10 Tips From an Art Curator on How To Display Art In Your Space

10 Tips From an Art Curator on How To Display Art In Your Space

Walking into an art museum can be all at once, an exhilarating and intimidating experience. Beyond the raw talent showcased, museums have a way of drawing us in, and bringing out our most visceral emotion, by displaying artworks using techniques designed to build upon the inherent message of each piece. Not only are we faced with the passion imbued into each work of art, we are also taken on a journey of these feelings thanks to art display ideas unique to each museum.

Displaying art takes an artistic talent all its own, which is why we sat down with María Elena Ortiz, Curator at Pérez Art Museum Miami (PAMM), to learn about how we can level up our own spaces using methods like those found at PAMM.

September 01, 1972 - Art collector Jeanette Bonnier in the library of her New York apartment where dark-chocolate walls frame a Talemark painting, left, and, on the far wall a Christo hangs over a Warhol silkscreen flower
September 01, 1972 - Art collector Jeanette Bonnier in the library of her New York apartment where dark-chocolate walls frame a Talemark painting, left, and, on the far wall a Christo hangs over a Warhol silkscreen flower, Getty Images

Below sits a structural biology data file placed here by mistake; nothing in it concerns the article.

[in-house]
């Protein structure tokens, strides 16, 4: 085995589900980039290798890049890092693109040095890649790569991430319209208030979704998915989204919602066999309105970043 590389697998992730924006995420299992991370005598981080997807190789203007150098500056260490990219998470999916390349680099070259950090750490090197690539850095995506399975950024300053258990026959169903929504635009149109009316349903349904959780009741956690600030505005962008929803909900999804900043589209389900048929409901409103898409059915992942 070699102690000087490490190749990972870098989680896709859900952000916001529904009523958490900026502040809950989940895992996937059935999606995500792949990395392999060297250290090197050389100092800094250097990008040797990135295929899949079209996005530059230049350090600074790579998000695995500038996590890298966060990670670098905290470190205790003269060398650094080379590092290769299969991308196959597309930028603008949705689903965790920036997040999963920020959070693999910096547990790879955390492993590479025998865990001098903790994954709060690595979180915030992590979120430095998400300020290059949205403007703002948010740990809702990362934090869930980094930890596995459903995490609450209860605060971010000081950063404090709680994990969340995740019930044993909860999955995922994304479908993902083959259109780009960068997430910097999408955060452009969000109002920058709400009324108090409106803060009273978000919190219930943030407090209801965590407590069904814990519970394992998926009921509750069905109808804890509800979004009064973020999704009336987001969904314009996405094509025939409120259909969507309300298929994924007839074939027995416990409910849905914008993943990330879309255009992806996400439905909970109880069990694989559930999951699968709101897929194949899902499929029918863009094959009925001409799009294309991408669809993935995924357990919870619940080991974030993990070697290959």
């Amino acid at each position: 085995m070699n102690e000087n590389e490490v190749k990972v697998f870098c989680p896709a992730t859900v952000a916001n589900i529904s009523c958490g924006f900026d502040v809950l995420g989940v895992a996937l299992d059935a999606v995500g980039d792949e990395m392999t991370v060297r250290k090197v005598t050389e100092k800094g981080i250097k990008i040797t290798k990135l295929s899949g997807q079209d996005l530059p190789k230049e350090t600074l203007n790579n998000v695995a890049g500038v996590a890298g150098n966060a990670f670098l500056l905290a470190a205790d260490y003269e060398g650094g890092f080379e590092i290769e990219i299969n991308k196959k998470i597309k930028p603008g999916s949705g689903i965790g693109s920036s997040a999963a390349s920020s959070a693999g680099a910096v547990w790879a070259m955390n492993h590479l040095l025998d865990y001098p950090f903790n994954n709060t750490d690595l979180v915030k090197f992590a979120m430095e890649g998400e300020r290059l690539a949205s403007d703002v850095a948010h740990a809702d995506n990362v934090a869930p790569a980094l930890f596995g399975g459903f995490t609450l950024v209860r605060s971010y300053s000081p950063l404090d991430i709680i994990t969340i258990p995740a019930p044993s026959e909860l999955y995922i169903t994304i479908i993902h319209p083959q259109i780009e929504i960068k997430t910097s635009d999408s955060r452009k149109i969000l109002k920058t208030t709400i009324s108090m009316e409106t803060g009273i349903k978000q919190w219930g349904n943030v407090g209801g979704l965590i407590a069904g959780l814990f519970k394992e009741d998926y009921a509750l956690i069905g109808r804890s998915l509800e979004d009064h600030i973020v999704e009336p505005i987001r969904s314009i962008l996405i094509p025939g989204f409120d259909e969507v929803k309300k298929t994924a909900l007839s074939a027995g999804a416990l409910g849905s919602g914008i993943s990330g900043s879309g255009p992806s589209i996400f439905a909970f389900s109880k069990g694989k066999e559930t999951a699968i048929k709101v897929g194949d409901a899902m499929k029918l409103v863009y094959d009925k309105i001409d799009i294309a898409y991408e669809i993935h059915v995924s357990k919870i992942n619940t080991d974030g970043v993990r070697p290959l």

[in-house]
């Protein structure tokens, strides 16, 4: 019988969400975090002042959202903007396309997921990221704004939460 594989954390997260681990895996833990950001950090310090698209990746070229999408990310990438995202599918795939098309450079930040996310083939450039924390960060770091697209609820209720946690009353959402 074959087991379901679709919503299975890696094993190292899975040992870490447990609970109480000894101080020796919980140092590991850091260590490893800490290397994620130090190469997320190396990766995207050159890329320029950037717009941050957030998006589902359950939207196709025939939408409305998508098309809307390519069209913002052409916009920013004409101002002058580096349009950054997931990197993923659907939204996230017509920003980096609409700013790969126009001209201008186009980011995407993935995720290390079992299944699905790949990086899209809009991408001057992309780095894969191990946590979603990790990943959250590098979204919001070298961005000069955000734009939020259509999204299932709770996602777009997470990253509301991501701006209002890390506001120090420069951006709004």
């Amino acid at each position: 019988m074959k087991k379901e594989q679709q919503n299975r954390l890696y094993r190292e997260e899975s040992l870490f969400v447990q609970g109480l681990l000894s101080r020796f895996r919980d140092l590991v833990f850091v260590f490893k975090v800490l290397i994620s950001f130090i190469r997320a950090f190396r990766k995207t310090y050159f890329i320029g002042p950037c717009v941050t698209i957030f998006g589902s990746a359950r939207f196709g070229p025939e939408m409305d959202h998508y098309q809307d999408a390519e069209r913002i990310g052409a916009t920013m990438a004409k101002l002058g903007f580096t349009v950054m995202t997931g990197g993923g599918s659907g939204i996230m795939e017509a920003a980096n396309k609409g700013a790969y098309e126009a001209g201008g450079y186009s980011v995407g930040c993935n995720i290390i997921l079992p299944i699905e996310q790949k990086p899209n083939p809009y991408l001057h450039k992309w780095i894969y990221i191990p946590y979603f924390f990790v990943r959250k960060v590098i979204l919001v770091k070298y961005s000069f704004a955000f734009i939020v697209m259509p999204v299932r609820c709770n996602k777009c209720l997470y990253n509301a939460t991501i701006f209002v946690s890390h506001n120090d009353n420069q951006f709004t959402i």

And who better to learn from? PAMM is a Miami-based contemporary art museum exhibiting modern international art, showcasing the pivotal role Miami plays as a crossroads for a diverse number of communities. Since 1984 the museum has served as Miami-Dade’s flagship home of contemporary art, presenting works reflecting the lives of artists from the U.S. Latino experience, the African diaspora, Latin America, and the Caribbean.

Let’s find out how María Elena Ortiz brings PAMM’s mission to life, and how all of us can bring that knowledge of art display ideas into our own spaces.

1. Go with what you LOVE
“You live with the art and you should surround yourself with artworks that resonate with you, your life, emotions, and beliefs,” María Elena suggests. As tempting as it can be to emulate your artsy friend’s living room or your favorite museum – and that’s a perfectly fine source of inspiration – the art displayed in your home is about you and should reflect your true self.

2. Think beyond the walls
“Not all art objects need to go on the wall,” advises María Elena. Floors, shelves, tabletops, even hanging from the ceiling – the possibilities are endless when it comes to where art can live. Not to mention, there are more forms of art than paintings. As María Elena says, “you can always incorporate sculpture into your home.” Or if you want to permanently showcase a painting on a display easel, go for it!

3. In your house, consider the unexpected places
Besides looking beyond walls for art display ideas, María Elena also suggests considering other rooms and areas of the home that don’t immediately jump out as potential places to showcase artwork. “We often think about the main room in the house, but also think outside the box. Bathrooms, staircases, hallways are great places for art, and also get a lot of traffic.” Even though the main room or bedroom might be where you spend most of your time, it can be exciting to get a glimpse of an art piece on a more limited basis, or while in motion. These unique approaches can change the emotional response an artwork creates.

Loewe Technologies, Unsplash
Loewe Technologies, Unsplash

4. Stick to one room at a time at a time